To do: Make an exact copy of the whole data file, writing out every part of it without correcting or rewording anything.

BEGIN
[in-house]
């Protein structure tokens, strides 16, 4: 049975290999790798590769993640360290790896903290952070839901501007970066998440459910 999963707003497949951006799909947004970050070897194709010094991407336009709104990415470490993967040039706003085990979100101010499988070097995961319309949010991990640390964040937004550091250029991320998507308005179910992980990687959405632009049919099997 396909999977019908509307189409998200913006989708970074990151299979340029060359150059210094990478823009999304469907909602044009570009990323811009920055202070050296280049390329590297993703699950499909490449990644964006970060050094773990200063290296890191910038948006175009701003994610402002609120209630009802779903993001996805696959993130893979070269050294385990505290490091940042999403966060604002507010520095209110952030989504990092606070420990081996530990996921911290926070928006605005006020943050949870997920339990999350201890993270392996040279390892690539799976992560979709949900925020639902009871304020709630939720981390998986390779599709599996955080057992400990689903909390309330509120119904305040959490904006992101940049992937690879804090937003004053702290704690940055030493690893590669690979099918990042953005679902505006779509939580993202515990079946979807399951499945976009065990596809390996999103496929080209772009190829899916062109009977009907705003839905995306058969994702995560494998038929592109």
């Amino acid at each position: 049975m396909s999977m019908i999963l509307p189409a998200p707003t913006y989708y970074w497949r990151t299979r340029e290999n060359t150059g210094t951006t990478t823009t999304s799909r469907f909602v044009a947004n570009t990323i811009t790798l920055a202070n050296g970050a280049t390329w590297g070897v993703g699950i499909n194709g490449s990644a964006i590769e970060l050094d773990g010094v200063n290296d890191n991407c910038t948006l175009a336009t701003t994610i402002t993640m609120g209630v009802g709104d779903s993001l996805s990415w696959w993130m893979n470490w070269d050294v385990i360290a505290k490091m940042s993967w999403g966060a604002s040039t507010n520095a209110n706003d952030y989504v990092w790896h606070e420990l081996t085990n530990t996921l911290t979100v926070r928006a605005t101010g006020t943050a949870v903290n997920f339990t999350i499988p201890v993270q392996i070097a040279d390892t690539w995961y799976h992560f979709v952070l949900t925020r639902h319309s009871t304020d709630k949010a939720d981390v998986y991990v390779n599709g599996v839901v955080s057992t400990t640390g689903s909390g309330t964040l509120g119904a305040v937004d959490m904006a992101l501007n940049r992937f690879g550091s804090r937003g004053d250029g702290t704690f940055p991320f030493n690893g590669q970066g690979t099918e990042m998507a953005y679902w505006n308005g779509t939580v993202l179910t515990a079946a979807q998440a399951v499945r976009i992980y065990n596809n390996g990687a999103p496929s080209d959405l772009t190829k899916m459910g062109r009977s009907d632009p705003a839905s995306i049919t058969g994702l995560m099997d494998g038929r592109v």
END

[in-house]
């Protein structure tokens, strides 16, 4: 049975290999790798590769993640360290790896903290952070839901501007970066998440459910 999963707003497949951006799909947004970050070897194709010094991407336009709104990415470490993967040039706003085990979100101010499988070097995961319309949010991990640390964040937004550091250029991320998507308005179910992980990687959405632009049919099997 396909999977019908509307189409998200913006989708970074990151299979340029060359150059210094990478823009999304469907909602044009570009990323811009920055202070050296280049390329590297993703699950499909490449990644964006970060050094773990200063290296890191910038948006175009701003994610402002609120209630009802779903993001996805696959993130893979070269050294385990505290490091940042999403966060604002507010520095209110952030989504990092606070420990081996530990996921911290926070928006605005006020943050949870997920339990999350201890993270392996040279390892690539799976992560979709949900925020639902009871304020709630939720981390998986390779599709599996955080057992400990689903909390309330509120119904305040959490904006992101940049992937690879804090937003004053702290704690940055030493690893590669690979099918990042953005679902505006779509939580993202515990079946979807399951499945976009065990596809390996999103496929080209772009190829899916062109009977009907705003839905995306058969994702995560494998038929592109």
């Amino acid at each position: 049975m396909s999977m019908i999963l509307p189409a998200p707003t913006y989708y970074w497949r990151t299979r340029e290999n060359t150059g210094t951006t990478t823009t999304s799909r469907f909602v044009a947004n570009t990323i811009t790798l920055a202070n050296g970050a280049t390329w590297g070897v993703g699950i499909n194709g490449s990644a964006i590769e970060l050094d773990g010094v200063n290296d890191n991407c910038t948006l175009a336009t701003t994610i402002t993640m609120g209630v009802g709104d779903s993001l996805s990415w696959w993130m893979n470490w070269d050294v385990i360290a505290k490091m940042s993967w999403g966060a604002s040039t507010n520095a209110n706003d952030y989504v990092w790896h606070e420990l081996t085990n530990t996921l911290t979100v926070r928006a605005t101010g006020t943050a949870v903290n997920f339990t999350i499988p201890v993270q392996i070097a040279d390892t690539w995961y799976h992560f979709v952070l949900t925020r639902h319309s009871t304020d709630k949010a939720d981390v998986y991990v390779n599709g599996v839901v955080s057992t400990t640390g689903s909390g309330t964040l509120g119904a305040v937004d959490m904006a992101l501007n940049r992937f690879g550091s804090r937003g004053d250029g702290t704690f940055p991320f030493n690893g590669q970066g690979t099918e990042m998507a953005y679902w505006n308005g779509t939580v993202l179910t515990a079946a979807q998440a399951v499945r976009i992980y065990n596809n390996g990687a999103p496929s080209d959405l772009t190829k899916m459910g062109r009977s009907d632009p705003a839905s995306i049919t058969g994702l995560m099997d494998g038929r592109v």